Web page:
Monday, July 18, 2016 | 2 a.m.
They’re called payday lenders, but they might as well be called payday vultures. They’re the quick-loan joints in storefronts throughout the valley who present themselves as the good guys lending emergency cash when times turn tough — the car needs repair, the child needs dental work, the spouse has drained the household account on gambling. “Oh, you can pay us back on your next payday,” the grinning lender says.
But most people don’t, because they’re already living week to week, and there’s no extra money to repay a loan at the equivalent of an annual interest rate that can be in excess of 500 percent. The borrower might be able to pay the interest but can’t pay off any of the principal, so the loan is extended, again and again — or new loans are taken out, in what’s known as the debt treadmill. Once a person has entered the doors of the payday loan joint, he can become trapped in a sticky web of inflating debt.
As observed by renowned public-interest organization the Pew Charitable Trusts, the “lenders’ and borrowers’ interests are not aligned because the profitability for lenders depends on loans being unaffordable for customers.” The lenders make more money when the customers struggle to repay.
And there’s no limit to the interest payday and title-loan companies can charge borrowers in Nevada (payday lenders charge an average annual rate of 521 percent, one of the highest in the country, according to 2014 Pew data). Maybe they justify loan-shark interest by pointing to the number of borrowers who skip out on loans — in Nevada, about half.
Lenders are restricted in the amount of a loan: It can’t exceed 25 percent of a borrower’s monthly income. But for people who spend every dollar on necessities (or addictions), who can afford to pay the interest on a loan, let alone pay off the principal, with their next paycheck? Thus, the debt trap.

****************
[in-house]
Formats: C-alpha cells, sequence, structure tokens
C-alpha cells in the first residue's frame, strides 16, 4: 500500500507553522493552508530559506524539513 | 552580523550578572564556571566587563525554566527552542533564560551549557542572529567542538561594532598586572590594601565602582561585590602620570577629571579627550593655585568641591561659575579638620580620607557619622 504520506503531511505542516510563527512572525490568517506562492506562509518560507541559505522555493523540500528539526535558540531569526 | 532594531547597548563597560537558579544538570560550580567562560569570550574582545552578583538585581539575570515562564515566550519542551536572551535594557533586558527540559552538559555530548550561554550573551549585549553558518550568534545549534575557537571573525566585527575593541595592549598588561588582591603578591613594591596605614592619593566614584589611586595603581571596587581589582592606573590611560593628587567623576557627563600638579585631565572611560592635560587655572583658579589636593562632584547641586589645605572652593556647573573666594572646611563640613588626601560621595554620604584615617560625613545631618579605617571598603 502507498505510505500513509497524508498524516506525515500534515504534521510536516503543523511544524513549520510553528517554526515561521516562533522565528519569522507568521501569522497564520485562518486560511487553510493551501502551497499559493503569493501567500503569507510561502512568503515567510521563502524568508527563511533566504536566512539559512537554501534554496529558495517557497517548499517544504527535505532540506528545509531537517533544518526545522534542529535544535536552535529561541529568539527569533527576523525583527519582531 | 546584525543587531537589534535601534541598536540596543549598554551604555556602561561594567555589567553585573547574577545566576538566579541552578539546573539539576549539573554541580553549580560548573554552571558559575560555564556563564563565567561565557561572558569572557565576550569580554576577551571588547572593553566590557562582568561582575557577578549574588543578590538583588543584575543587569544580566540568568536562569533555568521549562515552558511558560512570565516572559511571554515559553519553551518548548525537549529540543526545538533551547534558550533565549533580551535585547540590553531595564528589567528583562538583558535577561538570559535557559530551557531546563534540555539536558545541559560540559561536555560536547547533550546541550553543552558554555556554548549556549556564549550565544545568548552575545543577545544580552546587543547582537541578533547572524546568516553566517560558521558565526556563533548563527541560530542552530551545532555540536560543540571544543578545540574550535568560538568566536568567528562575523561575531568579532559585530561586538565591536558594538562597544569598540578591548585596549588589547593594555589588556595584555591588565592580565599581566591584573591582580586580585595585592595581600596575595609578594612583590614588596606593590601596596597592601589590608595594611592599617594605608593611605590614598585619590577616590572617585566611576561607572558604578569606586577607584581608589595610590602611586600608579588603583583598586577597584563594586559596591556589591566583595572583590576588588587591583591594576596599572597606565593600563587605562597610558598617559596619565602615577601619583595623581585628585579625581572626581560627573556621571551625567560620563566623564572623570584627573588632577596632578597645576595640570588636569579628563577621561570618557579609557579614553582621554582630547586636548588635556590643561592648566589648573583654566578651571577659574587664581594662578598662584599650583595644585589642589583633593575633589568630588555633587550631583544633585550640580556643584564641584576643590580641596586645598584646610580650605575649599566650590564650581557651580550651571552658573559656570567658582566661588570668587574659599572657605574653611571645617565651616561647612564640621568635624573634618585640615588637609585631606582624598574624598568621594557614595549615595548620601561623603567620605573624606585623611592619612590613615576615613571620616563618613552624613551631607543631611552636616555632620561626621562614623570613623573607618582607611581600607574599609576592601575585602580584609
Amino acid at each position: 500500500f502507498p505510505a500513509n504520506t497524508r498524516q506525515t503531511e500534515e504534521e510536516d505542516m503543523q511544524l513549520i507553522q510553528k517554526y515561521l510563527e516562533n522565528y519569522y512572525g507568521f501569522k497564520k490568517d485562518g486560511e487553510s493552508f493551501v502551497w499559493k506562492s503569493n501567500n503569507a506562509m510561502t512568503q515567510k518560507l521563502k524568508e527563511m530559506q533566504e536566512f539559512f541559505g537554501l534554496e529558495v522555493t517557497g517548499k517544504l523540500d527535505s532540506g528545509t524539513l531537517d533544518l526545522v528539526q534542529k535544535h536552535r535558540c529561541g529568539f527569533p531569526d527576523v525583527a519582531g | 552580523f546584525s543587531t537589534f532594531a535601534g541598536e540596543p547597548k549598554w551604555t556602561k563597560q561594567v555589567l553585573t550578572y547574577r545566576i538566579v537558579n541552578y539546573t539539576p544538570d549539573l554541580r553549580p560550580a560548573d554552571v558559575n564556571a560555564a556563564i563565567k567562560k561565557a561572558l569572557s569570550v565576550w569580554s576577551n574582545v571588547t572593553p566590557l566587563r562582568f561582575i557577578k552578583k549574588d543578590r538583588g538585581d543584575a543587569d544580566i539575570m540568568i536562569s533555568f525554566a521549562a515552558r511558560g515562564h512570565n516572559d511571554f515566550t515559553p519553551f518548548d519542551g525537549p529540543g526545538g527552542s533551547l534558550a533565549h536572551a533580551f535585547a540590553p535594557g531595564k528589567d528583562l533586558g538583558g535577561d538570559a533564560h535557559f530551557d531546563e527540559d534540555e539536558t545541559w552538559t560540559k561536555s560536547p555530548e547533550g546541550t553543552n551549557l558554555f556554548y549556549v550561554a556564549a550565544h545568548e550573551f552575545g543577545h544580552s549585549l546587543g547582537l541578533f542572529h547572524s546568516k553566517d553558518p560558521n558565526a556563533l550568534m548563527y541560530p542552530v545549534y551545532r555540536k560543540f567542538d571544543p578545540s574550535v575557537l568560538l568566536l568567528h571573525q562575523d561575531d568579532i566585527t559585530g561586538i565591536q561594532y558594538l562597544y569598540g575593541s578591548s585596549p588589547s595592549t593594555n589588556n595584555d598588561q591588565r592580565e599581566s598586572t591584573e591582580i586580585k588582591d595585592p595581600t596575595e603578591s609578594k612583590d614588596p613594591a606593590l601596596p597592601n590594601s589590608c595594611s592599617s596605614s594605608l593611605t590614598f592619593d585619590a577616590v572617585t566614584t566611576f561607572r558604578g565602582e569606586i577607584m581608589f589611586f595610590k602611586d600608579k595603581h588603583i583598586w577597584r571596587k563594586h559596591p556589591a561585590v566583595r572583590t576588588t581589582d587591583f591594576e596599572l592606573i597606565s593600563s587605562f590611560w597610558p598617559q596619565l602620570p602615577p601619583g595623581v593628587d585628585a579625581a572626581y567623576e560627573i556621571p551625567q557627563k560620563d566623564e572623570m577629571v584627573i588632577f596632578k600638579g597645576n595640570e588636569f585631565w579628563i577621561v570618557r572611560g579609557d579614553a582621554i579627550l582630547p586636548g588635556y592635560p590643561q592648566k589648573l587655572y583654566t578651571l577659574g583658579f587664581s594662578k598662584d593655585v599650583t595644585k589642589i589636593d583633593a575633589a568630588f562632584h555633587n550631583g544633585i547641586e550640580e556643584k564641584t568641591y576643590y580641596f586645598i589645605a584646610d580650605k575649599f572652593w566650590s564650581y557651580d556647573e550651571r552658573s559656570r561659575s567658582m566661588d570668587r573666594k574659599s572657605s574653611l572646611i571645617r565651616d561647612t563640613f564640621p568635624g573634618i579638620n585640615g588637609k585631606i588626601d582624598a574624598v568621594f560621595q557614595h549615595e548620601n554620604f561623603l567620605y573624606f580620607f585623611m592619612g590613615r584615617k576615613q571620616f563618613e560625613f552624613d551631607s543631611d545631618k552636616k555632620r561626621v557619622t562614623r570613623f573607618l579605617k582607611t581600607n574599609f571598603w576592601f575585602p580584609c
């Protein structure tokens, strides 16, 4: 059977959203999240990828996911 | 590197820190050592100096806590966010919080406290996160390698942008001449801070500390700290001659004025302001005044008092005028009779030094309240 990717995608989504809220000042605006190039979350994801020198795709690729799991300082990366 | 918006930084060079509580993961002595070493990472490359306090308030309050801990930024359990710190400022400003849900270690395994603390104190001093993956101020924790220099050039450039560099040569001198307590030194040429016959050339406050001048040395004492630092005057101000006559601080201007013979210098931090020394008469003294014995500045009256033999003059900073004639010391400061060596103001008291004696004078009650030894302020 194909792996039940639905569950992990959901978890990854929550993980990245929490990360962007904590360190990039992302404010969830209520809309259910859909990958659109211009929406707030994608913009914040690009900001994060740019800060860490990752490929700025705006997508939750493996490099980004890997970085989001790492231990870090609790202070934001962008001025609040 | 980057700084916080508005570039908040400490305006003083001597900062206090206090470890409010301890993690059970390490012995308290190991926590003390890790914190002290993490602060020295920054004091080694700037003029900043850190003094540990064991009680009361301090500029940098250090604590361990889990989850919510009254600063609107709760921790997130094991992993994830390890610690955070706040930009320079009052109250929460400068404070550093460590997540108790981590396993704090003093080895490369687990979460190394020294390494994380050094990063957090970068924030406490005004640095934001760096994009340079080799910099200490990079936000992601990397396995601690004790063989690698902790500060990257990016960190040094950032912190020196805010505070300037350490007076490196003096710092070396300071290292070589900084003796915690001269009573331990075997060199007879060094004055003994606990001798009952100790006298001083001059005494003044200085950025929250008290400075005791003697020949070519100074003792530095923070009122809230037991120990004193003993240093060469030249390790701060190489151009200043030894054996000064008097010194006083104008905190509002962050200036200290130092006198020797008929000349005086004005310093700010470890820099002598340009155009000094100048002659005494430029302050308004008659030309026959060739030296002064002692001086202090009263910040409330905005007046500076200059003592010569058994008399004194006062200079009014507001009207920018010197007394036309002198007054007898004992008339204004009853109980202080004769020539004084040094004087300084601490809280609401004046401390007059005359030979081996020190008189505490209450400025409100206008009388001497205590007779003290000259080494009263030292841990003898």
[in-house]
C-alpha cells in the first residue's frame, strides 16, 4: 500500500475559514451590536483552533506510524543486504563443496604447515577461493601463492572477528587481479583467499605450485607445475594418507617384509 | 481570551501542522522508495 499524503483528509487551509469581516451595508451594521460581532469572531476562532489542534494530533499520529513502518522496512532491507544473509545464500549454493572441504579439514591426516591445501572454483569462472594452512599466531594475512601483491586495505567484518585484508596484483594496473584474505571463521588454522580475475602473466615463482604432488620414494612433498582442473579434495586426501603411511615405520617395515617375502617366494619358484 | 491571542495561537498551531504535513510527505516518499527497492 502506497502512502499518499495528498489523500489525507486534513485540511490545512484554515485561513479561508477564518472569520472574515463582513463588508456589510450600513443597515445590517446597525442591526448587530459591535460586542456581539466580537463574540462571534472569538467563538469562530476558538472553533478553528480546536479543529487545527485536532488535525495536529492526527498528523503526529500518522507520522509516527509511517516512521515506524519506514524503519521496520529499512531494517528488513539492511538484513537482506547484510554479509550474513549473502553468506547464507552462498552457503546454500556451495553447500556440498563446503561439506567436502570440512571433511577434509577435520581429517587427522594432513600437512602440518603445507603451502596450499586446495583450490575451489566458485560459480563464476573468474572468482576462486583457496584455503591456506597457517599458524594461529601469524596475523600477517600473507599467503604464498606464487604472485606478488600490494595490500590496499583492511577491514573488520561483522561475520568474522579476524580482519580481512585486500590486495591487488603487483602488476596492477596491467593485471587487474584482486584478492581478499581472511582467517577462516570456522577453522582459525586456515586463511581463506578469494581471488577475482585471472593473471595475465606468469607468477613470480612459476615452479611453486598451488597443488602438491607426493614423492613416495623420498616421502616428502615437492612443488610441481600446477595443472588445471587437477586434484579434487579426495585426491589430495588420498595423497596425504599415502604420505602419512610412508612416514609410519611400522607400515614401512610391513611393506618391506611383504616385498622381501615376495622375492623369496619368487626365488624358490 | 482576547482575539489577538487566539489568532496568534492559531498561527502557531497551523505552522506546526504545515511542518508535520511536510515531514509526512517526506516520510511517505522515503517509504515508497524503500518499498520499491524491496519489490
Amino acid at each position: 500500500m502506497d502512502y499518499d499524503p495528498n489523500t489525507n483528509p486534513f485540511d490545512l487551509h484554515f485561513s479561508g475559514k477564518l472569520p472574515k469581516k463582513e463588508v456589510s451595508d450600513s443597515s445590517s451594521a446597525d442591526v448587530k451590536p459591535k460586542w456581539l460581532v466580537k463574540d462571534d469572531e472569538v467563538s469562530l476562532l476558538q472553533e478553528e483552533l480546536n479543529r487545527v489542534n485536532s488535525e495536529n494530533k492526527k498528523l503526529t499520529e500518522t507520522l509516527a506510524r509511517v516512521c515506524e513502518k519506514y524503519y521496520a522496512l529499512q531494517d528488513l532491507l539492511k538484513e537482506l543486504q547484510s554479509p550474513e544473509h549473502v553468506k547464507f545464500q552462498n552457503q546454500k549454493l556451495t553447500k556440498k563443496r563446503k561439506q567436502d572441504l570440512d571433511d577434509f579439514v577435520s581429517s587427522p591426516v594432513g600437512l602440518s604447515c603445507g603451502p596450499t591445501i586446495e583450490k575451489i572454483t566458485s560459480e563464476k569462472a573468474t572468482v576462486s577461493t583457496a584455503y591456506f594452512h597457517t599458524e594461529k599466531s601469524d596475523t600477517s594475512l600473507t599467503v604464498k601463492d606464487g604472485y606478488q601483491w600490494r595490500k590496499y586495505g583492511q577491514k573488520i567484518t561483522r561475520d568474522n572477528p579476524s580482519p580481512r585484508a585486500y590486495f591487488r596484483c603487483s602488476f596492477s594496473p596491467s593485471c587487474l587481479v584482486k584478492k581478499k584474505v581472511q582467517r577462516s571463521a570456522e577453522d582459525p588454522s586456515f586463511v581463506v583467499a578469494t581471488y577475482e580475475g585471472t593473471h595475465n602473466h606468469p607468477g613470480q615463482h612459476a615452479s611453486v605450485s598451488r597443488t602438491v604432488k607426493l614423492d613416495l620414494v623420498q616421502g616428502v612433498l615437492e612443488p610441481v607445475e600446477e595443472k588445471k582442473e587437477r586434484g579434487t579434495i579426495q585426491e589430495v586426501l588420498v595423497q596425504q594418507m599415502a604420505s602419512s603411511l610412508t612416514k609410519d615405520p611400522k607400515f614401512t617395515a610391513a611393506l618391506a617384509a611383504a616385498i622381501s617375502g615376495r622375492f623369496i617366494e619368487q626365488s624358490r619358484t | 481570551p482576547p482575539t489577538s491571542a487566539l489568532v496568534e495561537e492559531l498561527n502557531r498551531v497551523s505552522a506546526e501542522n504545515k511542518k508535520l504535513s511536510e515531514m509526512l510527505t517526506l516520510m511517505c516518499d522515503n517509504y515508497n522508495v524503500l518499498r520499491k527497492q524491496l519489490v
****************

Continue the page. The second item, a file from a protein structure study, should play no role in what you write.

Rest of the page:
Thankfully, the federal Consumer Financial Protection Bureau is sensitive to borrowers who “are being set up to fail with loan payments that they are unable to pay.” And so the bureau is proposing a rule that might bring some relief.
The plan is to require lenders to determine the borrower’s existing financial obligations — living expenses and major financial obligations — and limit the amount of the loan to what the borrower can repay with leftover money on the next payday. Lenders also would have to give borrowers written notice before trying to debit their account to collect payments for certain loans, because repeated debit attempts can generate more fees and make it harder for consumers to get out of debt.
The bureau is accepting public comments on the proposal until Sept. 14. Lenders, of course, are balking at the idea. A statement from the Community Financial Services Association of America, a trade group for payday lenders, said the proposal “presents a staggering blow to consumers, as it will cut off access to credit for millions of Americans who use small-dollar loans to manage a budget shortfall or unexpected expense.” The association also said the feds held a “hardened and biased view of payday loans and how consumers use these products.”
In Nevada’s Department of Business and Industry, George Burns, commissioner of the Financial Institutions Division, sees both sides, given his role to watch over public interests and businesses.
“We get a large number of complaints from borrowers who don’t understand what they’re getting into,” he said. “It’s very difficult to protect people from themselves. ... If they elect to go to a payday lender, they may not realize the noose they’re putting their heads into.”
A regulation that limits payday-loan amounts to what borrowers can afford to repay, given their existing obligations, will be doing everyone a favor, and we look forward to that becoming law.